Posts in Category: Odonata

Looking at you! Ebony Jewelwing

Ebony Jewelwing: Emmon’s Preserve, Kennebunkport, Maine — This is a surprisingly common pose for an Ebony Jewelwing. They seem to like to light in trees above eye-level and peak down over the edge of a leaf. I have seen them do it on every Jewelwing excursion. I am not sure if they are actually looking at me, since I probably disturbed them in their feeding by the stream, or if the are on the look out for other prey…or maybe, being males, for a likely female. Anyway, it is an interesting pose. Sony Rx10iv at 600mm equivalent. Program mode with my custom birds and wildlife modifications. Processed in Polarr and Apple Photos.

Spangled among the flowers

This is a female Spangled Skimmer dragonfly showing to good advantage among the meadow flowers. 🙂 Sometimes nature photography is as much about the “setting” as it is the creature. Sony Rx10iv at 600mm equivalent. Program mode with my custom birds and wildlife modifications. Processed in Polarr and Apple Photos. Taken at the Forever Wild Preserve in Kennebunk, Maine.

Violet! Variable Dancer, damselfly

This is an embarrassingly simple photograph. Just a snap really, of an interesting damselfly: The Variable Dancer. Dancers are delicate damsels, with a wavering, uncertain flight, that, if it reminds me of dance at all, reminds of little girls (or boys) spinning aimlessly on a grassy lawn. But you have to admire the color on this one! They are, as the name implies, variable, so they are not all this purple, but when they are purple, they are very purple. Way to go dancer! I found the one in sand along the shore of Day Brook Pond on the Kennebunk Plains Nature Conservancy. Sony Rx10iv at 600mm equivalent. Program mode with my custom birds and wildlife modifications. Processed in Polarr and Apple Photos.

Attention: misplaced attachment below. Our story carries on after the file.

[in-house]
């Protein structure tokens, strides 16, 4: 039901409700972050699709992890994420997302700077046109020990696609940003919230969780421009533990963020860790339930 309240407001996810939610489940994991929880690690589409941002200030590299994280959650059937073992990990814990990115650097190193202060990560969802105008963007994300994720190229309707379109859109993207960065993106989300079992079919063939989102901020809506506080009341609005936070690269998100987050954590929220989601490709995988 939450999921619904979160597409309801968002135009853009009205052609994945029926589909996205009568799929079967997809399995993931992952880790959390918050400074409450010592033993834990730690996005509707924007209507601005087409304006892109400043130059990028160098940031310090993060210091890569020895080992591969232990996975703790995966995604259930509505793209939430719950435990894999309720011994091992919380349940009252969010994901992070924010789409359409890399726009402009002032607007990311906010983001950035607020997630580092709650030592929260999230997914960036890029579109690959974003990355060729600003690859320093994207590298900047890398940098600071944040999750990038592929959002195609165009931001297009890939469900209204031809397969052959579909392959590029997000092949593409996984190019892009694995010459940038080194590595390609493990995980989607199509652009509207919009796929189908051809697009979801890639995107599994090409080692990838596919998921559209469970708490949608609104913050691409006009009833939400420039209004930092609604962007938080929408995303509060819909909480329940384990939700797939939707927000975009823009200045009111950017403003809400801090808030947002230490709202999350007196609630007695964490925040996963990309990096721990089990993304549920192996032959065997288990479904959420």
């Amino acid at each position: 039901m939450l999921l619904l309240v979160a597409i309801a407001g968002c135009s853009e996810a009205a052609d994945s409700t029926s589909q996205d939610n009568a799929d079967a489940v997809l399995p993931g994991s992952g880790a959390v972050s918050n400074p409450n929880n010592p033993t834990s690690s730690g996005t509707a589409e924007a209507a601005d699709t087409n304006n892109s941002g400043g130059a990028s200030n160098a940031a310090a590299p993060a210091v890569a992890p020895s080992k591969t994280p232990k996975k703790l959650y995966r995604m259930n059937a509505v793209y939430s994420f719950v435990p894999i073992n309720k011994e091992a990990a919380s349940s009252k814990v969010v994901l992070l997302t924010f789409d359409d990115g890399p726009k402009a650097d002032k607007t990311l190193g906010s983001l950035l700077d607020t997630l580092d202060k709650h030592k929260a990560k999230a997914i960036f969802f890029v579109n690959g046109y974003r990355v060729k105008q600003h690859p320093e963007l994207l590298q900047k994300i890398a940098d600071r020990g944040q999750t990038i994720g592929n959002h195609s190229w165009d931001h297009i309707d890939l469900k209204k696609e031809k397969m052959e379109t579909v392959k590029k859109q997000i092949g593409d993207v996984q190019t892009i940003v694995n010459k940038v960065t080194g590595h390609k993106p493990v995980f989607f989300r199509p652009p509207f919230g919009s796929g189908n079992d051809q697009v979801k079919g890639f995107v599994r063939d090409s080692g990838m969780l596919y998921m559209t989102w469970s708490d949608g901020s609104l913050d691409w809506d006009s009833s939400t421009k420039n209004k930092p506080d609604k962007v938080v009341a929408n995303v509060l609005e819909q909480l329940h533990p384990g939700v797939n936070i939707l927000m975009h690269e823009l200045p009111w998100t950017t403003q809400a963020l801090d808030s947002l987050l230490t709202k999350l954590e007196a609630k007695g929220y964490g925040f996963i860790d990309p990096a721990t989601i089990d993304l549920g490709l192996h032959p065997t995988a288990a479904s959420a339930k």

Ebony Jewelwing

Ebony Jewelwing, Emmon’s Preserve, Kennebunkport, Maine — As it happens I am better acquainted with ebony, the wood, than most. I apprenticed for six months with a violin bow maker, and spent most of my time making “frogs”…the part of the bow at the end where you grip that holds the hair and moves to adjust the tension of the bow. The frog is made of ebony. So when I tell you that the wings of the Ebony Jewelwing have a texture very close to real ebony, you can believe me. Both have the subtle “grain” of just lighter streaks…which is hard to capture in a photo. It took some fancy luminance masking in Polarr to bring up the texture in the wings in this photo, without throwing the rest of the exposure all out of wack. No credit to me. Polarr makes it easy. Sony Rx10iv at 600mm equivalent. Program mode with my custom birds and wildlife modifications. Processed in Polarr and Apple Photos.

Spangled Skimmer: Forth of July Dragonfly

Spangled Skimmer, Forever Wild Preserve, Kennebunk, Maine — I like dragonflies (you might have noticed). They are amazing creatures from a creative design and mechanics point of view, and often aesthetically amazing as well. This skimmer is nothing special to look at while perched, but in flight, those white spots on the wings make a dance like a child swinging a sparkler on the Forth of July. A thing of beauty. And fitting for the day. 🙂 This is not your usual id portrait shot, but I find the pose interesting and the details of face and the plant as well. Sony Rx10iv at 600mm equivalent. Program mode with my custom birds and wildlife modifications. Processed in Polarr and Apple Photos.

Delta-spotted Spiketail

There is a poem that goes with this:

6/18
Stalking one of the (admittedly,
kind of ugly) drainage ponds
on the grounds of one of the
senior citizen condo complexes
(very upscale) between here
and Wells behind Route 1,
I was hit hard enough to stop
me in my tracks with one of
those “whoo, what is that!”
moments. You know them if
you are into any kind of nature